“For instance, ensure the back is contacting the individual at the lumbopelvic junction, and utilize an appropriate positioning belt, such as a two-point or four-point belt. It is extremely important to consider the degree of pull at the hips to decrease the tendency to slide. Often times a 60° pull is effective to prevent sliding, but it is very individual. Also consider the use of a cushion that has a posterior shelf to provide more sacral control to prevent the associated posterior pelvic tilt.”
More aggressive support options, Brown says, include a soft or hard thoracic lumbar spinal orthosis (TLSO), which the seating system would be designed to accommodate.
“If the patient is transitioned out of the TLSO, the seating system would need to be modified to provide further external support,” Brown adds. “Other times, an abdominal binder or corset is used to assist with weak or absent abdominal musculature which can often, along with seating components, improve physiology as well as posture.”
Brown recommends trying to use the seating system to bring about resolutions: “Before considering external supports such as anterior trunk support, shoulder straps, shoulder retractors (in severe cases whereby respiration and swallowing would be affected), butterfly vest or upper-extremity support surface, go back to the pelvis and seating system as a first attempt to accomplish alignment. It is less restrictive, and oftentimes external components are not utilized consistently by caregivers, resulting in poor postures.”
For “fixed” postures, Brown says, “Consider the position of head over shoulders in functional midline position, and determine where the pelvis must sit to accommodate this posture. For instance, if the thoracic kyphosis is severe with associated posterior pelvic tilt, and you tried to place the hips at 90 degrees, you would cause the person to fall forward in the seating system and accentuate the forward lean of the trunk and head into a non-functional position. The goal is to establish a posture where the individual can achieve a consistent posture, comfort, and enhance functional ability, such as improving upperextremity functional reach. Utilizing a contoured/curved back with different depth contours, depending on the shape of the kyphosis, and tilt/recline angles will be the first line of defense. Use an adjustable drop base, modular back with angle-adjustable hardware. Providing tilt in the seat/frame and opening the back angle changes orientation of the visual field, which provides sacral support, adjusts thoracic extension, shoulder retraction and head positioning. A tilt and/or recline system provides ‘gravity-assisted’ positioning and is adjusted until the head is able to maintain upright position without significant effort.”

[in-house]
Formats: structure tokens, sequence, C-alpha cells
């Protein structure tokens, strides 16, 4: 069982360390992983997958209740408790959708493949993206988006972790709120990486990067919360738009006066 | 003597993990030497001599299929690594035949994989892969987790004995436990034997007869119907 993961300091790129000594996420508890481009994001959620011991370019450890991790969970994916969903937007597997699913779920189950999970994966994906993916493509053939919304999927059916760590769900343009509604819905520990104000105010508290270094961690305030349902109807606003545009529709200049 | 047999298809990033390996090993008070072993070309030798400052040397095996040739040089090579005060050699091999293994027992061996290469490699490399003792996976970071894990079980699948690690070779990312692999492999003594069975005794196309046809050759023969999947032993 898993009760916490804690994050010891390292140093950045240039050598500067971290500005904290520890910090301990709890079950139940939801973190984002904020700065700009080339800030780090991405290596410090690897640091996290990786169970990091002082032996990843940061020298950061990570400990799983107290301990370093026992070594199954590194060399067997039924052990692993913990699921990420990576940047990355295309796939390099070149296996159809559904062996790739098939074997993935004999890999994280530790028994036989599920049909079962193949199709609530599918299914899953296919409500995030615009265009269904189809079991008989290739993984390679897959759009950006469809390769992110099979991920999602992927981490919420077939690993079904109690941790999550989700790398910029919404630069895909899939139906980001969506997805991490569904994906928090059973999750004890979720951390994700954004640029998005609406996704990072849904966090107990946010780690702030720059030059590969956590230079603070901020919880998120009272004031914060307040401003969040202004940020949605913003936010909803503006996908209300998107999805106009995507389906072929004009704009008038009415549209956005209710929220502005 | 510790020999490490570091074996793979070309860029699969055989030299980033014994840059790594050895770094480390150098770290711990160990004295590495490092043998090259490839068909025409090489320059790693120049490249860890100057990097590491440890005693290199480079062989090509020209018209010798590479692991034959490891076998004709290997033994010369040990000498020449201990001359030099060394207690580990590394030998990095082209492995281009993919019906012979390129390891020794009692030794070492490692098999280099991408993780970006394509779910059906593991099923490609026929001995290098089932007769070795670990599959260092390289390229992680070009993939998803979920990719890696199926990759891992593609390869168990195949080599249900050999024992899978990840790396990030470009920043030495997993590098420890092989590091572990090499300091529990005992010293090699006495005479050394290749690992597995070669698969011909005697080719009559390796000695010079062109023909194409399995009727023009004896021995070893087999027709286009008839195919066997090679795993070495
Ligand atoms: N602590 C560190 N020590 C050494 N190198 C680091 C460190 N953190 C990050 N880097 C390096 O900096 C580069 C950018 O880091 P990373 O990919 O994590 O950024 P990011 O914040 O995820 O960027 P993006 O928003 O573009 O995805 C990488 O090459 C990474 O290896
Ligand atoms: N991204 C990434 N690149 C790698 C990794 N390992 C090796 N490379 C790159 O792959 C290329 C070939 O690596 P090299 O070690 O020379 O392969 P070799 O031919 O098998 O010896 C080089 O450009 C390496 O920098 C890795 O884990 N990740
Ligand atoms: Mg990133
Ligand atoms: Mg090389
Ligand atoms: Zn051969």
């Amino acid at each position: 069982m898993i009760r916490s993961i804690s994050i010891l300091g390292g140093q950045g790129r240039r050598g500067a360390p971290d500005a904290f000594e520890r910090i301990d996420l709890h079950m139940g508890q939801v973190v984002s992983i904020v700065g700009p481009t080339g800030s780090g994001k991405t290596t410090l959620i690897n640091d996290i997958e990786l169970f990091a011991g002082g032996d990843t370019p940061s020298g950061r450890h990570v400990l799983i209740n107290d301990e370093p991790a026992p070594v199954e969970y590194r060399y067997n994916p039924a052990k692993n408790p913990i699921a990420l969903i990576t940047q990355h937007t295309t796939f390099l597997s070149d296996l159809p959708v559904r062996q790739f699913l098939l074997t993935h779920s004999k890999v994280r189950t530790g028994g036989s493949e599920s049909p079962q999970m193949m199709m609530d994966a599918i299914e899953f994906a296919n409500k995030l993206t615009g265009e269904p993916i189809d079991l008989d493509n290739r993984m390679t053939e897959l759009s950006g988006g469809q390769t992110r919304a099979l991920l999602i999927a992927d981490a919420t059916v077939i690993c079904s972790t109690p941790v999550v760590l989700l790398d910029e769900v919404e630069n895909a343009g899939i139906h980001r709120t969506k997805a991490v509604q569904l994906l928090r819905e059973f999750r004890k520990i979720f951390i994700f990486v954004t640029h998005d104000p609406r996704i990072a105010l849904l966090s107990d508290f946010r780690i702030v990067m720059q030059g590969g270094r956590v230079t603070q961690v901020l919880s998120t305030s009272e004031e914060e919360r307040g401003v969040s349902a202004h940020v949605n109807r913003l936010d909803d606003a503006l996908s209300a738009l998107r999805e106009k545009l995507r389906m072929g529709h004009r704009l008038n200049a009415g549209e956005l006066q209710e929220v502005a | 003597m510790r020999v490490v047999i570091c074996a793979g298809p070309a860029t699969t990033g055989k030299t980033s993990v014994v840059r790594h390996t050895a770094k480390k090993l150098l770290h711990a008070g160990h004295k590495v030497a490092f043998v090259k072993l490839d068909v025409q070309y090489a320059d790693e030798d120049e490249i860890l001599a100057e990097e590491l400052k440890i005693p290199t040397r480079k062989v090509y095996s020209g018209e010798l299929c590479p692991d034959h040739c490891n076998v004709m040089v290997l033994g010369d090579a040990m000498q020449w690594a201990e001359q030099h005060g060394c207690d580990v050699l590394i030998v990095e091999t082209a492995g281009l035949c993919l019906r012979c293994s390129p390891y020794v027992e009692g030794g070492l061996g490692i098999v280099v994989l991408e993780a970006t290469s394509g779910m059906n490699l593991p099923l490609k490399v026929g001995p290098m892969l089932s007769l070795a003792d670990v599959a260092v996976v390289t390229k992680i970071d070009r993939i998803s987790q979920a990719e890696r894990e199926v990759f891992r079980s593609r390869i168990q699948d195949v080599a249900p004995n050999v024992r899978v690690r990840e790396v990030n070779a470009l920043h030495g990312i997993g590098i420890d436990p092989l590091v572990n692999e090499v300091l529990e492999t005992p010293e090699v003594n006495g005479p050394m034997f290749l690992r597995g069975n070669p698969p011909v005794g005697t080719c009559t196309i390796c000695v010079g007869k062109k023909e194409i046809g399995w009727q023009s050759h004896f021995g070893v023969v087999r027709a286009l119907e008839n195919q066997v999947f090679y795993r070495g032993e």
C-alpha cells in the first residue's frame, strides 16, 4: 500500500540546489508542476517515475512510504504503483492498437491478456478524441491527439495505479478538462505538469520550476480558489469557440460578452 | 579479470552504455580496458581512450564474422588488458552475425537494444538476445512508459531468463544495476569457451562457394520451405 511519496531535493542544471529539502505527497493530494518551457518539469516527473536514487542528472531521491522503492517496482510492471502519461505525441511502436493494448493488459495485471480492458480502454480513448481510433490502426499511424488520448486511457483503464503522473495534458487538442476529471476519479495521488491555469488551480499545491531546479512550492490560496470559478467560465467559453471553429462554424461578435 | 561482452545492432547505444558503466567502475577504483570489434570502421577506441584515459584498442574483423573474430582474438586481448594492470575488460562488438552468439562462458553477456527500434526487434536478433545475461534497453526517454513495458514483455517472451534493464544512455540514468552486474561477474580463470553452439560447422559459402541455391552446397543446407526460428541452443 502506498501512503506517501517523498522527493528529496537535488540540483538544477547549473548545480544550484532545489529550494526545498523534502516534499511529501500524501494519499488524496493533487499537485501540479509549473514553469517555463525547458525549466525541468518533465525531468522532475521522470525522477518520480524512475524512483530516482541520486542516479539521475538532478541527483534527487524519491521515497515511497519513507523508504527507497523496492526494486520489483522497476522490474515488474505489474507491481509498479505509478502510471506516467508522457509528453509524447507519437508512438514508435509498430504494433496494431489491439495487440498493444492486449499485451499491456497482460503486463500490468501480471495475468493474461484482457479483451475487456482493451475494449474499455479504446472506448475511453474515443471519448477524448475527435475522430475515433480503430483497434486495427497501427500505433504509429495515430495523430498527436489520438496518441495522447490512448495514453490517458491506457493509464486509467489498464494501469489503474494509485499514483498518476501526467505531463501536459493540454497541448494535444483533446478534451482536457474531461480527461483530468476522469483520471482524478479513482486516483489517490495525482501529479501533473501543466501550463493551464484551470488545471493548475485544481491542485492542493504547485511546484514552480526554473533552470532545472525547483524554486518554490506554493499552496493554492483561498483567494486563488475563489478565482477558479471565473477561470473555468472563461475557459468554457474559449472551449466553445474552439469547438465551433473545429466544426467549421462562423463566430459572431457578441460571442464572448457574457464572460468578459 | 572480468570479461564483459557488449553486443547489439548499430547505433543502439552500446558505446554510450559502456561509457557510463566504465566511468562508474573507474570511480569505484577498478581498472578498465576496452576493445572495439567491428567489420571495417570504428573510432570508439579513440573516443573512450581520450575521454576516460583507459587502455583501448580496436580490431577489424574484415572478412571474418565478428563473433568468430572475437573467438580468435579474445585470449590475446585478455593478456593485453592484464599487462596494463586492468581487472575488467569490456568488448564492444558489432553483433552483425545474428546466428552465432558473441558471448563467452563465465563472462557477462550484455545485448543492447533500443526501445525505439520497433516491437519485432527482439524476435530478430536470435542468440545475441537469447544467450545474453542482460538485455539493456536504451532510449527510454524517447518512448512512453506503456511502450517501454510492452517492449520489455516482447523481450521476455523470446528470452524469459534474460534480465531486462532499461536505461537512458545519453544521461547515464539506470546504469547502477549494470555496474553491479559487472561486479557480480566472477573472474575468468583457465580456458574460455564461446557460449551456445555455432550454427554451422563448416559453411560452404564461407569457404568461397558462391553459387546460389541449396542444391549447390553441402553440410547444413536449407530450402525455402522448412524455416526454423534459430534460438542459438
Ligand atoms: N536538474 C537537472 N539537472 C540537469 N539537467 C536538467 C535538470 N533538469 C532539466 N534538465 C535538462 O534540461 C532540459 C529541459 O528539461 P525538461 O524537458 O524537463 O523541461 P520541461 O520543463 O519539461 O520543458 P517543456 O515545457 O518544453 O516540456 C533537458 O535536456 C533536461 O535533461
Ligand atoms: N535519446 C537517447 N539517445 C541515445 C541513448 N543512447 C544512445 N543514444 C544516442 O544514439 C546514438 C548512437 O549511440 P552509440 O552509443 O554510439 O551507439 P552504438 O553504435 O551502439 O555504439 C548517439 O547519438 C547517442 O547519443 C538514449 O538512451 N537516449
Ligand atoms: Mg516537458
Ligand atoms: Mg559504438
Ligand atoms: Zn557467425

Respecting Comfort & Function
Regardless of which strategies are chosen by the rehab team to address kyphotic postures, Hagy says, “The clinician or provider is truly looking at how (the client is) going to function — what is their best functional position? — and also function as it relates to comfort. If we can kind of straighten them out, it may not be the most comfortable position for them — so they’re just going to migrate out of that position anyway, or they’ll wedge more pillows behind them or do something different. So we have to try to walk that balancing act between the best functional position we can possibly find and also the most comfortable position.”
Brown concurs that “correcting” a kyphosis needs to work on several levels.
“When ‘correcting’ the client into the desired position, determine if the position is tolerable and provides more function,” she says. “Then determine how much force is required to hold this position — minimal, moderate, maximum. If you are applying a degree of force that is difficult to maintain, it will be a challenge to support with external components.
“There is also a greater risk of pressure with additional contact points on the body. Generally, moving approximately 5° from the end range can ease pressure and increase compliance and tolerance. Ask yourself if the final position is one where they can swallow, communicate, breathe and function. And finally, is this position repeatable by more than one caregiver for consistency of positioning? Will it work with slings and lifts?”
Hagy also emphasizes that this is a client population that will need to be re-assessed frequently: “These are definitely clients that (need) following up with, not just every five years when they need a new seating system, but on a more regular basis because their posture is changing.”
And as those postures change, providers and clinicians will need to continue to strike a balance between form and function/comfort. “Even if we can correct them perfectly, if they’re not comfortable or functional in that position, that’s not going to be the best place to put them,” Hagy says. “We always try to put them in the most optimal postural alignment, but also while optimizing function. We can make them look pretty, but if they can’t do anything, it doesn’t matter.”
This article originally appeared in the April 2011 issue of Mobility Management.